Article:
What is Freemasonry?

Freemasonry means different things to each of those who join. For some, it’s about making new friends and acquaintances.

For others, it’s about being able to help deserving causes – making a contribution to family and society. But for most, it is an enjoyable hobby.

Freemasonry is one of the world’s oldest and largest non-religious, non-political, fraternal and charitable organisations. There are 250,000 Freemasons belonging to 8000 Lodges throughout England and Wales and overseas districts with over six million members worldwide.

All money raised by Freemasons is generated only from the members and we do not ask the public for any donations. Freemasons are one of hte largest donators to chairty in this country and the world. In London alone, Freemasons have financed two helicopter ambulances and they pay for the crew and maintainance so they can operate effectively.

Freemasonry instils in its members a moral and ethical approach to life. Our values are based on integrity, kindness, honesty and fairness. It also teaches and practices concern for people, care for the less fortunate and help for those in need.

For some it’s about having an enjoyable past time, making new friends and having fun. For many it is also about being able to help deserving causes – making a contribution to family and to wider society.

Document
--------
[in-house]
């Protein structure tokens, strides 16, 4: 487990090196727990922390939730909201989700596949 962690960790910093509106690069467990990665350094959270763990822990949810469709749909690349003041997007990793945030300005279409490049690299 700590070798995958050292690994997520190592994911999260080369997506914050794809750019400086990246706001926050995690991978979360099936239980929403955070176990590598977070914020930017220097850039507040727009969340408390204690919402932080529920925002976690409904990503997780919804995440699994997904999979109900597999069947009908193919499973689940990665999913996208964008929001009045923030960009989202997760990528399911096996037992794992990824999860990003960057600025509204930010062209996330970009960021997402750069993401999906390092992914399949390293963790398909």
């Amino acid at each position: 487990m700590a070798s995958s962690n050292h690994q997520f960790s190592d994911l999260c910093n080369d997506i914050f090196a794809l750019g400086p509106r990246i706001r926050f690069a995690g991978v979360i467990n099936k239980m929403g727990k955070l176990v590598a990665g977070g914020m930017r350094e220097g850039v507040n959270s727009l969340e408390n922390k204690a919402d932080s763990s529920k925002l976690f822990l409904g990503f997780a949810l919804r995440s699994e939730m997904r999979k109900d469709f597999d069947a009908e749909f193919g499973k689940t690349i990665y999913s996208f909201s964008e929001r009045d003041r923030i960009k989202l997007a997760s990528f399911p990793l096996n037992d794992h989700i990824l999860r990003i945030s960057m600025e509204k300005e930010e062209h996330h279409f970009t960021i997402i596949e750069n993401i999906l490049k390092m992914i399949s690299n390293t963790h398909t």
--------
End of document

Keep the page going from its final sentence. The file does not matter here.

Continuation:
The three great principles of Freemasonry that have endured for many years and, whilst they may seem old fashioned, they are still as relevant today as they were when first conceived: 

Members are expected to be of high moral standing and are encouraged to speak openly about Freemasonry.

The following information is intended to explain Freemasonry as it is practised under the United Grand Lodge of England, which administers Lodges of Freemasons in England and Wales and in many places overseas.

Freemasonry is a society of men concerned with moral and spiritual values. Its members are taught its principles (moral lessons and self-knowledge) by a series of ritual dramas – a progression of allegorical two-part plays which are learnt by heart and performed within each Lodge – which follow ancient forms, and use stonemasons’ customs and tools as allegorical guides.

Freemasonry instils in its members a moral and ethical approach to life: its values are based on integrity, kindness, honesty and fairness.

Members are urged to regard the interests of the family as paramount but, importantly, Freemasonry also teaches concern for people, care for the less fortunate and help for those in need.

For many years Freemasons have followed three great principles. Freemasons believe that these principles represent a way of achieving higher standards in life.

Brotherly Love (Kindness)

Every true Freemason will show tolerance and respect for others and their opinions and behave with kindness and understanding to his fellow creatures.

 

Relief (Charity)

Freemasons are taught to practise charity and to care, not only for their own, but also for the community as a whole, both by charitable giving and by voluntary efforts and works as individuals.

 

Truth

Freemasons strive for truth, requiring high morals standards and aiming to achieve them in their own lives.

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